Some photos of the new ballet, which premiered last Friday at NYCB, by Paul Kolnik. Top is of Wendy Whelan and Craig Hall, bottom is of cast with Gonzalo Garcia and Sterling Hyltin front and center.

I liked Outlier if mainly because it provided something different for New York audiences, and the dancers seemed to love dancing it, perhaps to be challenged by a different movement vocabulary. Music was to Thomas Ades and was generally sharp and made for an unsettling vibe, which the movement complemented. Cast was all principles: in addition to Hyltin, Garcia, Whelan, and Hall, there were Ashley Bouder, Maria Kowroski, Tiler Peck, Adrian Danchig-Waring, Joaquin De Luz, Robert Fairchild, and Amar Ramasar. Dancers mainly danced in male / female pairs and movement was intentionally awkward, with lots of sharp, angular lines,  jutting, hyper-extended limbs, at times rubbery-looking as a foot would go from pointed to flexed in a split second, and there were lots of kind of sliding motions in the upper body, which is uncharacteristic of ballet – classical anyway. The whole thing felt alien, ominous, something seriously awry.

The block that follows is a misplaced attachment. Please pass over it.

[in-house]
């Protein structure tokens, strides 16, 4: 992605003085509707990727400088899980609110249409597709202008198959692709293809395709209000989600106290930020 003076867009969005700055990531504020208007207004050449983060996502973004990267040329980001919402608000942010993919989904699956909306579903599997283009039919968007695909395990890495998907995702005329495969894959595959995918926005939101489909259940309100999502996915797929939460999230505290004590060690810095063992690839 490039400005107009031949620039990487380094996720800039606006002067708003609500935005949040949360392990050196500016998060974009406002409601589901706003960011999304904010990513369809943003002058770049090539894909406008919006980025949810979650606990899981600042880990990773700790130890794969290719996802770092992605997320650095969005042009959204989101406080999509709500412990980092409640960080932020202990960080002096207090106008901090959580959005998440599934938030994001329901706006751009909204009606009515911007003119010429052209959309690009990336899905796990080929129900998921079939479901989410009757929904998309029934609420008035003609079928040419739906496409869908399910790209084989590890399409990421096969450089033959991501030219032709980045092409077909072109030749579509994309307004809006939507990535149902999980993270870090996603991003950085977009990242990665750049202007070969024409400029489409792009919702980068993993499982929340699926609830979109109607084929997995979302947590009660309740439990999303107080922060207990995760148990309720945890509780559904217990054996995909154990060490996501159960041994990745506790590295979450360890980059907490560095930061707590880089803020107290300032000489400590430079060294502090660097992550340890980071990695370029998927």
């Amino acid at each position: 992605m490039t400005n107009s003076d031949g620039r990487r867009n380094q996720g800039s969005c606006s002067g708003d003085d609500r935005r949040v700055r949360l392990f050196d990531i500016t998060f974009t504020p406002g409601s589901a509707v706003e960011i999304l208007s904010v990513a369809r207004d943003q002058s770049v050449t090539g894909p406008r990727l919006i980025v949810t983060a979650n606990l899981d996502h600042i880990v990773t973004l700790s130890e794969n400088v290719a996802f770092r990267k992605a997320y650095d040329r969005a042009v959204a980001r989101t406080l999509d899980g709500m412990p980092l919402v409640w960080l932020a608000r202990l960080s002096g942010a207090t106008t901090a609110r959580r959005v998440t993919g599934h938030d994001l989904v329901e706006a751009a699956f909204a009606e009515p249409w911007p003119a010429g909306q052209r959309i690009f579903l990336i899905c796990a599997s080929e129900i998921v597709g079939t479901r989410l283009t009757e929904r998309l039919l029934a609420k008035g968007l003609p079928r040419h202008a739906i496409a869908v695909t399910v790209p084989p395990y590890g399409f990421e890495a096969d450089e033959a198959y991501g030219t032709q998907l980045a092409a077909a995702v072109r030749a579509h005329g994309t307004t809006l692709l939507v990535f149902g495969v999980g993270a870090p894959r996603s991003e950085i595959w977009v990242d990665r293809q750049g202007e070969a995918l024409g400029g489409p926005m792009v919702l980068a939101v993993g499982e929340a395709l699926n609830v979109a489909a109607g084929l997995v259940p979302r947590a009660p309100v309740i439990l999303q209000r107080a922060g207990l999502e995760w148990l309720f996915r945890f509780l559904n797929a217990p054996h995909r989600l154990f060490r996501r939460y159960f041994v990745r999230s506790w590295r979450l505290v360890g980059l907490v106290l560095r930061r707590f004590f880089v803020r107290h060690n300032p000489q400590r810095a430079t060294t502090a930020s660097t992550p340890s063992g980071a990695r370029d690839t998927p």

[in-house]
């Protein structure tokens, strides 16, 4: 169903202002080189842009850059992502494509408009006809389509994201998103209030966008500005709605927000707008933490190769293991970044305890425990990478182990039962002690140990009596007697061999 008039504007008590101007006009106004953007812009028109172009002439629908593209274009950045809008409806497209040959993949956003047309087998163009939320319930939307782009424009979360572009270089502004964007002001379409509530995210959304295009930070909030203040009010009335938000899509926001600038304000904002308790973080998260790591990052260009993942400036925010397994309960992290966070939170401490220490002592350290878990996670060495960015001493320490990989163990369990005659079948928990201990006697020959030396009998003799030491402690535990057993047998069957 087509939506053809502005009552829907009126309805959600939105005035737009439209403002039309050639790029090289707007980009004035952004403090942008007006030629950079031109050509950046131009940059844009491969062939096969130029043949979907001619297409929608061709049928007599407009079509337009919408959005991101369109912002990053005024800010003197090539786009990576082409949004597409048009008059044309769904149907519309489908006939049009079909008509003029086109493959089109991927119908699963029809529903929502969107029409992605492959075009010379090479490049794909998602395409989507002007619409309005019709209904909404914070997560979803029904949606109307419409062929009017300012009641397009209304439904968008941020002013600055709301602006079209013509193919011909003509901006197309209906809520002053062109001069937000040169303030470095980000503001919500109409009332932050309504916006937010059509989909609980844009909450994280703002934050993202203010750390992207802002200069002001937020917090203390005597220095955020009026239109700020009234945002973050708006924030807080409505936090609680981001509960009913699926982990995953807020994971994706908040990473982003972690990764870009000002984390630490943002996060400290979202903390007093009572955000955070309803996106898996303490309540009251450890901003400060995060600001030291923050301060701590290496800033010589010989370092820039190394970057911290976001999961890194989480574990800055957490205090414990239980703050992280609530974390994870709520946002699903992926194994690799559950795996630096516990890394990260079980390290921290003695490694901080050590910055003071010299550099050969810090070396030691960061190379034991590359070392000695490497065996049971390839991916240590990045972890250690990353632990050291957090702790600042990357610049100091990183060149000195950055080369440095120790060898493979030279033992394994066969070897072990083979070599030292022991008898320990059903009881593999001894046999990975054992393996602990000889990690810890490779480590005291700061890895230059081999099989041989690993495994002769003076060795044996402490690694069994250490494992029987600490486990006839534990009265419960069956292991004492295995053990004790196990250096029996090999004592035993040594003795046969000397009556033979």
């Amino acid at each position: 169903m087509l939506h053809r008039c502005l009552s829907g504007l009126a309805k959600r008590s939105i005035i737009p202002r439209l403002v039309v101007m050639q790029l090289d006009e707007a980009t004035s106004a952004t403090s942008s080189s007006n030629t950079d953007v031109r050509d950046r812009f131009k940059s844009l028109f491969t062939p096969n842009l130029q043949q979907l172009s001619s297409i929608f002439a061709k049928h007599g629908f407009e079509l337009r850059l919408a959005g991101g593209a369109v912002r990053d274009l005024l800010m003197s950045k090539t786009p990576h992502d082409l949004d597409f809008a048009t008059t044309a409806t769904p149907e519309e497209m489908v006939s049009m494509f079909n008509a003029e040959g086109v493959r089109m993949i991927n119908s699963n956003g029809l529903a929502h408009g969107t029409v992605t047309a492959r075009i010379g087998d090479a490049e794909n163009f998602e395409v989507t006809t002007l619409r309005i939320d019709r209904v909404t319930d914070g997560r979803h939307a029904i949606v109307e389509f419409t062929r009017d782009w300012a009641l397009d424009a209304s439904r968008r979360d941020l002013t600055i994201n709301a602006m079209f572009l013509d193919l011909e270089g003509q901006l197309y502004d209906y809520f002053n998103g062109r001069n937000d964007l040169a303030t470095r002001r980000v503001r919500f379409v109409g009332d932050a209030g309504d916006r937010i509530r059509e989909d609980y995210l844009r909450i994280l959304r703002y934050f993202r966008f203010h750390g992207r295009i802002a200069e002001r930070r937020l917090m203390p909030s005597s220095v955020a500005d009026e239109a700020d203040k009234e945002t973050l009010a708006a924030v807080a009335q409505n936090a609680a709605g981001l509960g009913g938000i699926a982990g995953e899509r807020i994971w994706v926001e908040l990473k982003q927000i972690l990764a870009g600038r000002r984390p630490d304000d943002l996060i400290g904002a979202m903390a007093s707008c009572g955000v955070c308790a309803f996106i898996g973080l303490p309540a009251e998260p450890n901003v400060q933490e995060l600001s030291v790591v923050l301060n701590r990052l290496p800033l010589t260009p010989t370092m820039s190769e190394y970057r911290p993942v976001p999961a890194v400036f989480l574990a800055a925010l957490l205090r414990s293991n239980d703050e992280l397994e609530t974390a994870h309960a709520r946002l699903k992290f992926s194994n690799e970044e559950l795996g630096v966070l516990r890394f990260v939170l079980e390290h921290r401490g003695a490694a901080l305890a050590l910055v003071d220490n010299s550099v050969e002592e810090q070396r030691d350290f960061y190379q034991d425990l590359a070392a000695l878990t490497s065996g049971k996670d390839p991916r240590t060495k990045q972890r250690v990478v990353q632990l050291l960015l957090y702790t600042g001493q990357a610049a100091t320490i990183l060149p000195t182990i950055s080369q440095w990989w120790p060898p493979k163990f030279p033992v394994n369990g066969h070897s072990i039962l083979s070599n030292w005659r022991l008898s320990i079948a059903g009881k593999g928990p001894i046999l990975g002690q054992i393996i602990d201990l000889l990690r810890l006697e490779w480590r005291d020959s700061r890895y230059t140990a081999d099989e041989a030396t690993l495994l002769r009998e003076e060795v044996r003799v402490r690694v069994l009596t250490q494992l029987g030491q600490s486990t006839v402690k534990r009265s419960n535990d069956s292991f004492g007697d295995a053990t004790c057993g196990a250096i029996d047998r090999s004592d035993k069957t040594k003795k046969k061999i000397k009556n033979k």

Maria Kowroski, Wendy Whelan, and Robert Fairchild shone, as I think they have the bodies most suited to this kind of movement. The audience gasped audibly and some laughed in astonishment when, at one point, Maria Kowroski did an arabesque penchee with her lifted leg in attitude and she swung her leg up so fast and with such force (intentionally) that she looked like she was completely jointless. Then she wrapped her bent knee around her partner’s head — I think it was Amar but can’t remember for sure. She looked like a spider. And Robert Fairchild is really becoming one of the greatest male dancers around – at least that I know of. He can do anything and with such precision, not to mention massive amounts of stage presence.

Lighting (by Lucy Carter) was really cool as well, starting out a bright red, with an almost kaleidoscopic image on the back wall,then turning cream-colored and solid, and creating at times rather ominous shadows that highlighted the bizarre movement.

My main problem with the whole was that it didn’t really seem to go anywhere. A story never seemed to take hold and the movement and overall feeling you had remained the same throughout. Maybe I just need to see it again though.

Outlier was shown with two other, completely different ballets – Balanchine’s beautiful Serenade in which Kaitlyn Gilliland really moved me, and his Cortege Hongrois, with Sara Mearns dancing the part of the classical ballerina to splendid perfection with the very capable Jonathan Stafford as her partner, and Sean Suozzi and Rebecca Krohn ever entertaining as the Hungarian folk dancing duo.

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